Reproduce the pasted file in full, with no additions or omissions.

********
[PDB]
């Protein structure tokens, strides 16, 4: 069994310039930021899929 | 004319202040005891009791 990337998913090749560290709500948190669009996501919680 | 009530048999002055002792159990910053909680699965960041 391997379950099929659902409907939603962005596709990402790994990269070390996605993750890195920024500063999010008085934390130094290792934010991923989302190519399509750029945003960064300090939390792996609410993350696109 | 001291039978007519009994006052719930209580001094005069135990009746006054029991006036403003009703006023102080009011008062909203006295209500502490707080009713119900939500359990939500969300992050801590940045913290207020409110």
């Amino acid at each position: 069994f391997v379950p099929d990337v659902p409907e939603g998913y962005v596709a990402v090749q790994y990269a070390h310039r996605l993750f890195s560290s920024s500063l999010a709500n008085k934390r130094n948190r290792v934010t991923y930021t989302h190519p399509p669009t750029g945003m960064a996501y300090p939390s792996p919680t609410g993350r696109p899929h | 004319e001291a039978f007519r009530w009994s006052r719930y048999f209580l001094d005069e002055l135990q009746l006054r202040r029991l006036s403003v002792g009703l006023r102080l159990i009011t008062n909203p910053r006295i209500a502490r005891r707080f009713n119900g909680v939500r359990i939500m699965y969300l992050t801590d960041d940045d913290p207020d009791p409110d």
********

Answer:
[PDB]
């Protein structure tokens, strides 16, 4: 069994310039930021899929 | 004319202040005891009791 990337998913090749560290709500948190669009996501919680 | 009530048999002055002792159990910053909680699965960041 391997379950099929659902409907939603962005596709990402790994990269070390996605993750890195920024500063999010008085934390130094290792934010991923989302190519399509750029945003960064300090939390792996609410993350696109 | 001291039978007519009994006052719930209580001094005069135990009746006054029991006036403003009703006023102080009011008062909203006295209500502490707080009713119900939500359990939500969300992050801590940045913290207020409110």
């Amino acid at each position: 069994f391997v379950p099929d990337v659902p409907e939603g998913y962005v596709a990402v090749q790994y990269a070390h310039r996605l993750f890195s560290s920024s500063l999010a709500n008085k934390r130094n948190r290792v934010t991923y930021t989302h190519p399509p669009t750029g945003m960064a996501y300090p939390s792996p919680t609410g993350r696109p899929h | 004319e001291a039978f007519r009530w009994s006052r719930y048999f209580l001094d005069e002055l135990q009746l006054r202040r029991l006036s403003v002792g009703l006023r102080l159990i009011t008062n909203p910053r006295i209500a502490r005891r707080f009713n119900g909680v939500r359990i939500m699965y969300l992050t801590d960041d940045d913290p207020d009791p409110d």